TVF: How do you hope your research will be applied in the clinical field?
AH: My research work can be applied to clinical practice in several ways. First, training the next generation of physicians is always important in clinical practice. One of our jobs is to pass on the craft to the next generation. Second, I want to further refine my laryngeal model to teach technical skills, like botulinum toxin injections, vocal fold medializations, and thyroplasty. This advance in computer simulation will probably require haptic feedback technology.
TVF: In your opinion, what poses the greatest challenge in care of voice disorders?
AH: One of the greatest challenges in the care of voice disorders is access to voice therapy. I practice in urban, inner-city Philadelphia and I see patients from a wide variety of insurance backgrounds. Everyday, I see patients who would benefit from voice therapy. Their voice disorder cannot be treated with surgery or medications. Everyday, I have patients who tell me that they cannot afford the co-pay to see a speech language pathologist, or that their insurance does not cover it. It is frustrating to me as a laryngologist because I feel like I cannot help them.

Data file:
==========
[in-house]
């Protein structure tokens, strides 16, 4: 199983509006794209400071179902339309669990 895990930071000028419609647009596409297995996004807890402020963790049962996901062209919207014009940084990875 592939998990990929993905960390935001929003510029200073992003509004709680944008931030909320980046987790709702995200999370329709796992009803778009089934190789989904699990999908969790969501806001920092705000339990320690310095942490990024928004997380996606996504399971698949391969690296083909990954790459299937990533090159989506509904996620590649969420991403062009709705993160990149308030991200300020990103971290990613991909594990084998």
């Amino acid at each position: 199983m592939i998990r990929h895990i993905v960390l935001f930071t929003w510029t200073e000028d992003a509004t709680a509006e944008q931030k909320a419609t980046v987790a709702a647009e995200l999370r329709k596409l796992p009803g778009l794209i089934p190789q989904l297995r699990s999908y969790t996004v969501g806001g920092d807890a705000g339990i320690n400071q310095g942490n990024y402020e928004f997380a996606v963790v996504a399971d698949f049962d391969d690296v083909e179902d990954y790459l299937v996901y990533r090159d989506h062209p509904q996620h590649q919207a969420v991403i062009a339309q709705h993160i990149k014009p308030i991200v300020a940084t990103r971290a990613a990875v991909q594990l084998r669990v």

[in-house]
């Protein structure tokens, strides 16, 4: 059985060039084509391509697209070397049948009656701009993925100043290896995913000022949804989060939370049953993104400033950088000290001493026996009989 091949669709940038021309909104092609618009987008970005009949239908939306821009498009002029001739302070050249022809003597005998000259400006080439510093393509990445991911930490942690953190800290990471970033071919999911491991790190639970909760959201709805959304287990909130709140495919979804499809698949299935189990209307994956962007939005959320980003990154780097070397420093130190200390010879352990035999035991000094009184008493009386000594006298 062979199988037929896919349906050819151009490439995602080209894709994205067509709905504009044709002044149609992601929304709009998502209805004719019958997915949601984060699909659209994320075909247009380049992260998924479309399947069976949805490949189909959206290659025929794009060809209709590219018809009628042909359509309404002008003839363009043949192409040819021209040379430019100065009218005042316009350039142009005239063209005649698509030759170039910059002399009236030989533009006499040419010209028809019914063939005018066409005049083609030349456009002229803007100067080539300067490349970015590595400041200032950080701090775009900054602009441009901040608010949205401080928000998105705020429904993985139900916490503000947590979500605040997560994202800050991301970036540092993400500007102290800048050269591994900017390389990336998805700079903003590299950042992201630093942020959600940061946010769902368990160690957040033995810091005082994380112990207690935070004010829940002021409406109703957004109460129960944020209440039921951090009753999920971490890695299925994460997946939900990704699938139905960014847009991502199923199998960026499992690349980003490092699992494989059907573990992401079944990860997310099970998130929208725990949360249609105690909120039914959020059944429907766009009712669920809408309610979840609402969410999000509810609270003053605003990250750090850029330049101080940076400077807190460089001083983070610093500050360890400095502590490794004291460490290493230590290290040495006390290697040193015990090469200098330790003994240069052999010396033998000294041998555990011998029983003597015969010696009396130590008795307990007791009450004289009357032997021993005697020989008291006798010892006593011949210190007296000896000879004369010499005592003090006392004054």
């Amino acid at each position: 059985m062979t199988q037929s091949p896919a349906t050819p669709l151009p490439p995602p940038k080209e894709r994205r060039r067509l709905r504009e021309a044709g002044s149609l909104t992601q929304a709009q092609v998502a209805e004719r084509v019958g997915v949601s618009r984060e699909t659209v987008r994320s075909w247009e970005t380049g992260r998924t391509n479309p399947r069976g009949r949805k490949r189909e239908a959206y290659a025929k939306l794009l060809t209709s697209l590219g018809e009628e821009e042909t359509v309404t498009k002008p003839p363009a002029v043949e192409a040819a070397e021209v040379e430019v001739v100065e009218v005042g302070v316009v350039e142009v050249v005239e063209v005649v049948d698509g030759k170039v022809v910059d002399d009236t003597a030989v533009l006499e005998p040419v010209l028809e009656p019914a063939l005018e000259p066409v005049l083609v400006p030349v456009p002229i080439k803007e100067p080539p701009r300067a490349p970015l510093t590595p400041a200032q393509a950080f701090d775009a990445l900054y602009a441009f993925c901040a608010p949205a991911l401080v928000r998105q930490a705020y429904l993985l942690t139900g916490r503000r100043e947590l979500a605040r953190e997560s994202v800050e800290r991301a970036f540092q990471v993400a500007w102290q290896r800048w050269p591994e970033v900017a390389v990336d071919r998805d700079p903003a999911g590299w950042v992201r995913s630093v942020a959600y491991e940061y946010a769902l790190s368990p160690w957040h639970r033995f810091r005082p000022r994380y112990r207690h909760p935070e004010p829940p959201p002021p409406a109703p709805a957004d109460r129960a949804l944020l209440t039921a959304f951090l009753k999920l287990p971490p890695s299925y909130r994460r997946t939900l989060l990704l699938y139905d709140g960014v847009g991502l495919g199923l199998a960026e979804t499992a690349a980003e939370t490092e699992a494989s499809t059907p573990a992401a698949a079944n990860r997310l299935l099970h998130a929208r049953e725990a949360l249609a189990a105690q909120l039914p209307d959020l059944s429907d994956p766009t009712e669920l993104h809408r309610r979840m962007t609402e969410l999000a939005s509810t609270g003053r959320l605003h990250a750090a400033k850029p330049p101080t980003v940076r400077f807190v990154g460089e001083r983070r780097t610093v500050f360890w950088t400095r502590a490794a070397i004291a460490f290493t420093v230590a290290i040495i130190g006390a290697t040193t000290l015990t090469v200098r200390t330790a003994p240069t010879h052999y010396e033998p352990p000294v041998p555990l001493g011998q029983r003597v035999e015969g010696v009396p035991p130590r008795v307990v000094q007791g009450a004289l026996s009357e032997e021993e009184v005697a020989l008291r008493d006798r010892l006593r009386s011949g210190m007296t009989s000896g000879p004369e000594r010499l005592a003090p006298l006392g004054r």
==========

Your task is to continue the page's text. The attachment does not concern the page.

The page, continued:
TVF: In your opinion, what are some of the most important advances made in the field of laryngology in the recent years?
AH: There is active work on decreasing scar tissue in the vocal folds and bioengineering a material similar to the superficial lamina propria. Every laryngologist has faced difficult cases of patients with vocal fold scarring, most likely from previous surgery. It is a tough problem to fix and there is still no good solution. Many basic science research labs across the world are working on a solution.
Another important advance is laryngeal transplantation. The surgery is not only a technical challenge with the microvascular reconstruction and reinnervation, but the medical side of life-long immunosuppression is a hurdle. There are also ethical concerns with the transplantation of a “non-vital” organ. Currently, only a select population of patients with severe laryngeal trauma or benign laryngeal neoplasms necessitating laryngectomy are eligible candidates for this surgery. In the future, indications may expand to advanced laryngeal cancer.
TVF: What is your vocal pet peeve and why?